In January 1954, a bright-eyed 24-year-old from Cole Camp, Mo., walked into Fortune magazine’s offices at Rockefeller Center. Armed with a college journalism degree and work experience writing for a Maytag company magazine, she took an entry-level job assisting Fortune’s male writers.
The young woman, Carol Loomis, navigated the magazine’s “Mad Men”-like culture, on one occasion slapping a married colleague whom, she delicately recalled, “had an agenda.” She proved herself as a reporter but had to battle gender stereotypes. In 1970, she fought her way into an Economic Club of New York dinner after its director said he did not want “any frivolous little Smith girls looking for a free dinner and the chance to spend an evening with 1,200 men in black tie.”
After 60 years at Fortune, Ms. Loomis is retiring as one of the country’s most venerated financial journalists, with a collection of work that reads like a history of modern Wall Street.
“She has an analytical mind and she keeps learning,” said Warren E. Buffett, the billionaire investor and a close friend. “We males never do that. We quit at about 15. We just think we know it all. At 85, she is interested in learning more.”
In the 1960s, she wrote one of the first articles about hedge funds. She reported two cover articles on the risk of derivatives in the mid-1990s, long before those instruments contributed to the near-collapse of the global economy. A 1999 piece, “Lies, Damn Lies and Managed Earnings,” presaged the wave of accounting scandals a few years later. On Monday, Fortune will publish her final article before she retires, a piece about one of the world’s most powerful financiers, Laurence D. Fink of BlackRock.
Ms. Loomis is perhaps best known as Mr. Buffett’s Boswell. She has been Fortune’s resident expert on Mr. Buffett since meeting him in 1966, and each year edits the annual shareholder letter of Mr. Buffett’s company, Berkshire Hathaway, an unusual role for a financial journalist. The two speak nearly every business day and are frequent bridge partners, playing mostly over the Internet.
She will have more time now for bridge. At her age, she said, it was becoming too difficult to jump on a plane and take extended trips to write the deeply reported, lengthy magazine features that she worked on throughout her career.
“I began to realize that some of the things that a Fortune writer needs to do, just take for granted, become a little bit harder at this age,” said Ms. Loomis, seated in a Fortune conference room on Wednesday. “I didn’t want to be a Fortune writer who was constrained in any way.”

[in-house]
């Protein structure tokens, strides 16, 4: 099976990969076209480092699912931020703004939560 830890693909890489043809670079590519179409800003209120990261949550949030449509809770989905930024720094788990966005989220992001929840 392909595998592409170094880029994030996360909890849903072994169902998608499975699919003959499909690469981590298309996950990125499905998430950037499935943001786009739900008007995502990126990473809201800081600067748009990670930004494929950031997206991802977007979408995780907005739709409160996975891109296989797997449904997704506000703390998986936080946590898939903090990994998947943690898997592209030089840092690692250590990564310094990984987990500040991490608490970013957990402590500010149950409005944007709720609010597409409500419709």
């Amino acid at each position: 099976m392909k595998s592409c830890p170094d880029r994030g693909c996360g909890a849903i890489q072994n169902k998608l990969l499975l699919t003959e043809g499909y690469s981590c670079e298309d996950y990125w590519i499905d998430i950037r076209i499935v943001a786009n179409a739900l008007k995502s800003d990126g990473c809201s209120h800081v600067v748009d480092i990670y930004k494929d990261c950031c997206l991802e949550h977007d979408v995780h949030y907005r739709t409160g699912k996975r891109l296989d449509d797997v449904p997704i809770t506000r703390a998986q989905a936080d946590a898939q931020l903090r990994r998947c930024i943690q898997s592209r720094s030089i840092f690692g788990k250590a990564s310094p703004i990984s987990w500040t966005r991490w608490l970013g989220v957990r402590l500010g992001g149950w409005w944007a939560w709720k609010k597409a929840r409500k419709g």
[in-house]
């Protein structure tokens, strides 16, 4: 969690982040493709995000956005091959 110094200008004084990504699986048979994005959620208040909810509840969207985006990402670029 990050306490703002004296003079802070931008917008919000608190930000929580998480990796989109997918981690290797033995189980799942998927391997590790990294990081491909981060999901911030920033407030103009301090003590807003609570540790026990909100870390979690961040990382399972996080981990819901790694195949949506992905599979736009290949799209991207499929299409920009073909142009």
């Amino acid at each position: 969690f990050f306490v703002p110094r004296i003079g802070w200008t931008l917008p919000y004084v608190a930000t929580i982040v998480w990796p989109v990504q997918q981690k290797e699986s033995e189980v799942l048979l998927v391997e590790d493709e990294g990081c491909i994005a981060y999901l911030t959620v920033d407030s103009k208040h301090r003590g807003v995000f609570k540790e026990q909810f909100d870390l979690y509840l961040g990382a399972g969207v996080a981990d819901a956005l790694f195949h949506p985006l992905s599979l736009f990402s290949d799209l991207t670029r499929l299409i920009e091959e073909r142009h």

Ms. Loomis stressed that her departure had no connection to the recent spinoff of Fortune’s parent company, Time Inc., from the media conglomerate Time Warner. In fact, she said she was never fond of Time Inc.’s 1989 merger with Warner Communications.
“I think it’s good that we’re out here on our own, don’t have to send money to Time Warner, and we sent a lot of money to Time Warner,” she said.
When Ms. Loomis started at Fortune, she was surrounded by journalistic luminaries. The magazine’s masthead included Hedley Donovan, who would go on to succeed Henry Luce as the editor in chief of Time Inc. William H. Whyte, author of “The Organization Man,” the seminal book about corporate culture, and the famed photographer Walker Evans, were also on the magazine’s staff.
She soon became a luminary herself. Among her influential articles was a 1966 piece about another former Fortune employee, Alfred Winslow Jones, considered the father of the hedge fund industry. For decades, readers contacted Fortune for copies of the piece to use as a blueprint for using hedging techniques to make money on both rising and falling stocks. Ms. Loomis cast something of a skeptical eye on Mr. Jones’s fund, calling his record in forecasting the market “only fair.”
Alan Farnham, a former Fortune writer who worked at the magazine during the 1980s and ’90s, said Ms. Loomis taught him how much work went into producing great journalism. He worked for her as a researcher, and remembers her arriving at the office with a suitcase of documents and poring over them for days. “She would research something to the nth degree before any of the interviewing started,” he said. “It was evident by every word and deed that she was committing herself to an uninterrupted siege of work.”
Fortune’s editors helped Ms. Loomis over her six-decade career — she is Time Inc.’s longest-serving employee — by allowing her a flexible schedule. In 1968, after she had her second child, her editors let her take summers off. As she hit her mid-60s, she cut her schedule to working seven months a year. And last year Andrew Serwer, Fortune’s managing editor, agreed to cut back her output to three lengthy features a year.
“We wanted to keep her and we wanted to keep her happy,” Mr. Serwer said. “You should be flexible for your most important employees.”
She was introduced to Mr. Buffett by her husband, John, a retired partner at First Manhattan, the New York investment manager. The couple, married 54 years, are longtime Berkshire Hathaway shareholders. They raised two children in Larchmont, N.Y., the Westchester suburb where they still live.
Now that she is officially retired, Ms. Loomis said she hoped to first catch up on the lunches she missed while finishing her article on Mr. Fink and BlackRock. She also needs to find a place for the nine boxes of reporter’s notes cluttering her garage. And she looks forward to playing more golf and bridge.
Ms. Loomis also plans to continue her regular conversations with Mr. Buffett and assist him with his writings. After editing the Berkshire Hathaway shareholder letter for nearly 40 years, she likes to remind Mr. Buffett that he still needs her help. She said that dangling participles and the passive voice were persistent problems.
“I kid him,” she said, “that he missed the class on active verbs.”